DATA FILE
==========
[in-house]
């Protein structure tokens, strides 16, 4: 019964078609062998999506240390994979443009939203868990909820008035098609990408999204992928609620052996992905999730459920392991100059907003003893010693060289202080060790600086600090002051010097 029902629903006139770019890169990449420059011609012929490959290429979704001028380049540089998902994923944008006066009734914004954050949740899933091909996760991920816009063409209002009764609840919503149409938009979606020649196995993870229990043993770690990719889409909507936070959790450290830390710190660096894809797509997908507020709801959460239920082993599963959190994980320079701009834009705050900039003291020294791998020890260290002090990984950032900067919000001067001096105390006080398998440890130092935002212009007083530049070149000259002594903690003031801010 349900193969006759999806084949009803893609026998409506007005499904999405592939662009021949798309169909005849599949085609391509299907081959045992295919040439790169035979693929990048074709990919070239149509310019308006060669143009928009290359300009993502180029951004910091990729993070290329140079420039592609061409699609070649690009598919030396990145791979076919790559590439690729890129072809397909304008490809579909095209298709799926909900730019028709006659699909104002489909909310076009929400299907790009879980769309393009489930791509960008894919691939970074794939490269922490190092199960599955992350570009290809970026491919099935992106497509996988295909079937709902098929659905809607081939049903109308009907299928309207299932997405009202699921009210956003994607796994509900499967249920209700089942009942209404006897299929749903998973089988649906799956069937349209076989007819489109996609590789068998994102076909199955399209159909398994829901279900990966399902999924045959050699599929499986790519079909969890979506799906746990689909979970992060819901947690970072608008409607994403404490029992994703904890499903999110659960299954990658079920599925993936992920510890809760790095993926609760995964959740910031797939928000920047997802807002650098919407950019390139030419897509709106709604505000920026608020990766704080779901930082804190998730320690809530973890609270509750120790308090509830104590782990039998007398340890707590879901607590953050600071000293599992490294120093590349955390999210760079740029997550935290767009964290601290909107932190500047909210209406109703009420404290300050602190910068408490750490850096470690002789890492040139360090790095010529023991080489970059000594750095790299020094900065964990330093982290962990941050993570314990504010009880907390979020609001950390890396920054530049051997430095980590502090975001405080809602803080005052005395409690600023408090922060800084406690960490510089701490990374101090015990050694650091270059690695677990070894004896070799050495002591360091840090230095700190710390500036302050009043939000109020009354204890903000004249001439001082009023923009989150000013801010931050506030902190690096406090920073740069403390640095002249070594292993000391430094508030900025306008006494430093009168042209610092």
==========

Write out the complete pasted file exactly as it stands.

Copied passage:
[in-house]
């Protein structure tokens, strides 16, 4: 019964078609062998999506240390994979443009939203868990909820008035098609990408999204992928609620052996992905999730459920392991100059907003003893010693060289202080060790600086600090002051010097 029902629903006139770019890169990449420059011609012929490959290429979704001028380049540089998902994923944008006066009734914004954050949740899933091909996760991920816009063409209002009764609840919503149409938009979606020649196995993870229990043993770690990719889409909507936070959790450290830390710190660096894809797509997908507020709801959460239920082993599963959190994980320079701009834009705050900039003291020294791998020890260290002090990984950032900067919000001067001096105390006080398998440890130092935002212009007083530049070149000259002594903690003031801010 349900193969006759999806084949009803893609026998409506007005499904999405592939662009021949798309169909005849599949085609391509299907081959045992295919040439790169035979693929990048074709990919070239149509310019308006060669143009928009290359300009993502180029951004910091990729993070290329140079420039592609061409699609070649690009598919030396990145791979076919790559590439690729890129072809397909304008490809579909095209298709799926909900730019028709006659699909104002489909909310076009929400299907790009879980769309393009489930791509960008894919691939970074794939490269922490190092199960599955992350570009290809970026491919099935992106497509996988295909079937709902098929659905809607081939049903109308009907299928309207299932997405009202699921009210956003994607796994509900499967249920209700089942009942209404006897299929749903998973089988649906799956069937349209076989007819489109996609590789068998994102076909199955399209159909398994829901279900990966399902999924045959050699599929499986790519079909969890979506799906746990689909979970992060819901947690970072608008409607994403404490029992994703904890499903999110659960299954990658079920599925993936992920510890809760790095993926609760995964959740910031797939928000920047997802807002650098919407950019390139030419897509709106709604505000920026608020990766704080779901930082804190998730320690809530973890609270509750120790308090509830104590782990039998007398340890707590879901607590953050600071000293599992490294120093590349955390999210760079740029997550935290767009964290601290909107932190500047909210209406109703009420404290300050602190910068408490750490850096470690002789890492040139360090790095010529023991080489970059000594750095790299020094900065964990330093982290962990941050993570314990504010009880907390979020609001950390890396920054530049051997430095980590502090975001405080809602803080005052005395409690600023408090922060800084406690960490510089701490990374101090015990050694650091270059690695677990070894004896070799050495002591360091840090230095700190710390500036302050009043939000109020009354204890903000004249001439001082009023923009989150000013801010931050506030902190690096406090920073740069403390640095002249070594292993000391430094508030900025306008006494430093009168042209610092």